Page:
Per Second News—Cameroun authorities have forcibly deported vulnerable Nigerian refugees back to Banki town in northeast, Nigeria, in violation of Cameroun’s international obligations. Those deported include wounded men, women and unaccompanied children.
Refugee deportations violate the international law principle of non refoulement, which forbids governments from returning people to places where their lives or freedom would be threatened.
Like other camps, Banki remains vulnerable to Boko Haram attacks and has been targeted by suicide bombers.
The camp lies inside the old walls of the destroyed city.
Water and shelter are scarce and children are not in school.
Boko Haram fighters are said to be responsible for the gunfire heard at night.
Cameroon and Nigeria have been battling over refugees for the past year, said Yan St-Pierre, of the Modern Security Consulting Group in Berlin.
“In the last month we’ve had a precipitous return of Nigerian refugees from Cameroon that wasn’t necessarily expected,” said UNHCR Representative to Nigeria Jose Antonio Canhandula.
In March, the UN said that more than 2,600 Nigerians of an estimated 85,000 who fled into northern Cameroon to escape Boko Haram jihadists had been forced to go home
“They apparently were informed that the situation was good in Nigeria and they could return.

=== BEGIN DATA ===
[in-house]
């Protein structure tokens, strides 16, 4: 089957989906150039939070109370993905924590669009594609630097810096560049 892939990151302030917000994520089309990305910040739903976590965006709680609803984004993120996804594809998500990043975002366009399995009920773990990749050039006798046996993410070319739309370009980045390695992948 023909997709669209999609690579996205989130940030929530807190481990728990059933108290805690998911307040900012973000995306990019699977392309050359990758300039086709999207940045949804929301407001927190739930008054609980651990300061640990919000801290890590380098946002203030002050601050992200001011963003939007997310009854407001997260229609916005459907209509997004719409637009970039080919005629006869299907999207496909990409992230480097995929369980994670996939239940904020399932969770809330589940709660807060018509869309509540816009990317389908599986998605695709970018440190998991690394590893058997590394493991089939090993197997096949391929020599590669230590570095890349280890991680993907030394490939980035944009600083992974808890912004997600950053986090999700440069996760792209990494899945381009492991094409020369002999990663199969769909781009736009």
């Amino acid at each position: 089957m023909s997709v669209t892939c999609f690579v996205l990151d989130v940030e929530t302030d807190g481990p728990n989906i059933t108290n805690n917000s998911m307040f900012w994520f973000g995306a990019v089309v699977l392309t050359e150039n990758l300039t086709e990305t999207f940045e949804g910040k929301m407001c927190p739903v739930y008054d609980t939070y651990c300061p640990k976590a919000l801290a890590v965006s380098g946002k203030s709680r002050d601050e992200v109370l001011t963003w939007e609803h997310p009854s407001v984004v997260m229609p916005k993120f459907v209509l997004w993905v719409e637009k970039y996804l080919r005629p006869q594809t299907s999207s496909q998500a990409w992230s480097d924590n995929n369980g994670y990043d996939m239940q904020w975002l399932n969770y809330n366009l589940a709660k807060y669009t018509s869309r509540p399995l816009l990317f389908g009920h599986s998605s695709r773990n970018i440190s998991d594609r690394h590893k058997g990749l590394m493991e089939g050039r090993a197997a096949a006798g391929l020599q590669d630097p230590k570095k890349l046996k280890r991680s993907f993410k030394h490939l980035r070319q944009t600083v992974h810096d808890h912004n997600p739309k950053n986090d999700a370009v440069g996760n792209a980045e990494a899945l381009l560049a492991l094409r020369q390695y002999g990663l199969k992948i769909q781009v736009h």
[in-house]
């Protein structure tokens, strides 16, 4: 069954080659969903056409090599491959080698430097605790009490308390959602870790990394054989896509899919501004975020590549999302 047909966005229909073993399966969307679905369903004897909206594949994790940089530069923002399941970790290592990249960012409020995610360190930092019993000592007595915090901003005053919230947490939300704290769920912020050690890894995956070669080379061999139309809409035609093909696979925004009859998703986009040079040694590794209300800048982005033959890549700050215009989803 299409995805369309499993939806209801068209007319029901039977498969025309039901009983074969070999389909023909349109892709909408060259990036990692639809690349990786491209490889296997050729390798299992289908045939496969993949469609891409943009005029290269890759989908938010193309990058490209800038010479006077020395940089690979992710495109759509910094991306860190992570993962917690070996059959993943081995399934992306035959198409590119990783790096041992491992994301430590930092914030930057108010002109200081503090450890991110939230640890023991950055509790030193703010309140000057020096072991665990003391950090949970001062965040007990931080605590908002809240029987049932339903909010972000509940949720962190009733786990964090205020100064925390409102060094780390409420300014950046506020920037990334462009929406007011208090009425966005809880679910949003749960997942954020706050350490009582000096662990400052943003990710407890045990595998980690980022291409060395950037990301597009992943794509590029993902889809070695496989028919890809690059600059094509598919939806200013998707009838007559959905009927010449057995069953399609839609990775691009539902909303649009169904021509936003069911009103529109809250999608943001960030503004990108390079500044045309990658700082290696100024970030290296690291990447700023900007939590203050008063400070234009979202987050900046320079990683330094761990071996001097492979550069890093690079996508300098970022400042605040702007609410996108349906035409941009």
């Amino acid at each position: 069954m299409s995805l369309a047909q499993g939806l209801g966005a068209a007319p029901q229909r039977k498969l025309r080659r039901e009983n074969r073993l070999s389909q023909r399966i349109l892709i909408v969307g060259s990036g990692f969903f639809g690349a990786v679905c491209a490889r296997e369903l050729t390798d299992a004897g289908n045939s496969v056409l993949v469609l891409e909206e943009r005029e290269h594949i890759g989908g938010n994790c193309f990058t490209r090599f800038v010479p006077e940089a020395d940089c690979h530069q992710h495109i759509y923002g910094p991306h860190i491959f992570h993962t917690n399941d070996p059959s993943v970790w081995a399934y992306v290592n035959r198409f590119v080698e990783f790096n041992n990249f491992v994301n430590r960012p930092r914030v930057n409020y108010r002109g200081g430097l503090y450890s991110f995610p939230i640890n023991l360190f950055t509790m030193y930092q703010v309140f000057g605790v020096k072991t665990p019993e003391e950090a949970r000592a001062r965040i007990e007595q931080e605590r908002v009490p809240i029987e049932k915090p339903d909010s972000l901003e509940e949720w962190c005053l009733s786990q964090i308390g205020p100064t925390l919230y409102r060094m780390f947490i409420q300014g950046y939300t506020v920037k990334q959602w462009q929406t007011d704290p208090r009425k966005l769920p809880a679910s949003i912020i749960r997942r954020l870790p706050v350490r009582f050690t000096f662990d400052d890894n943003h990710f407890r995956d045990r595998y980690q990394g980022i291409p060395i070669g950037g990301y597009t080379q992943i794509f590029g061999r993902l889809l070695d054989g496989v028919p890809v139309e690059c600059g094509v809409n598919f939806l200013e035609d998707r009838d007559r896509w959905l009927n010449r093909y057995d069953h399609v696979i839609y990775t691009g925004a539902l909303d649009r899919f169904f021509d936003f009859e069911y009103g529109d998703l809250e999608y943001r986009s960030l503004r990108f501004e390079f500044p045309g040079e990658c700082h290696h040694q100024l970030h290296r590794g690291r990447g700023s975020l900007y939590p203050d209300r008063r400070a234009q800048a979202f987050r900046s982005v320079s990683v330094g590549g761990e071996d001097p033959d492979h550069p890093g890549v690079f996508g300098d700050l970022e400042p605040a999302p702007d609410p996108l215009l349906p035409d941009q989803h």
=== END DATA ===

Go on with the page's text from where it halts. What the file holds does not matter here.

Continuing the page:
“We immediately started a campaign to inform them of the real situation. This is not the time to return, because when you return you end up in a camp with much less services.”
The UN refugee agency on Thursday said 887 Nigerians were “rounded up” into six trucks and forcibly returned by Cameroon to camps “dangerously unprepared to receive them”.
In a way, Cameroon is calling Nigeria’s bluff, St-Pierre said.
Since December 2015, President Muhammadu Buhari has claimed Boko Haram is “technically defeated” and the government has insisted the group is on the back foot despite attacks.
In the first six months of 2017, Boko Haram has attacked soldiers, staged assaults on military bases, killed scores in suicide bombings and earlier in June launched a major assault on Maiduguri, the capital of northeast Borno state.
“It’s a political way of taking them to the word, saying, ‘Well, if you’ve secured the area, then take your population back’,” said St-Pierre.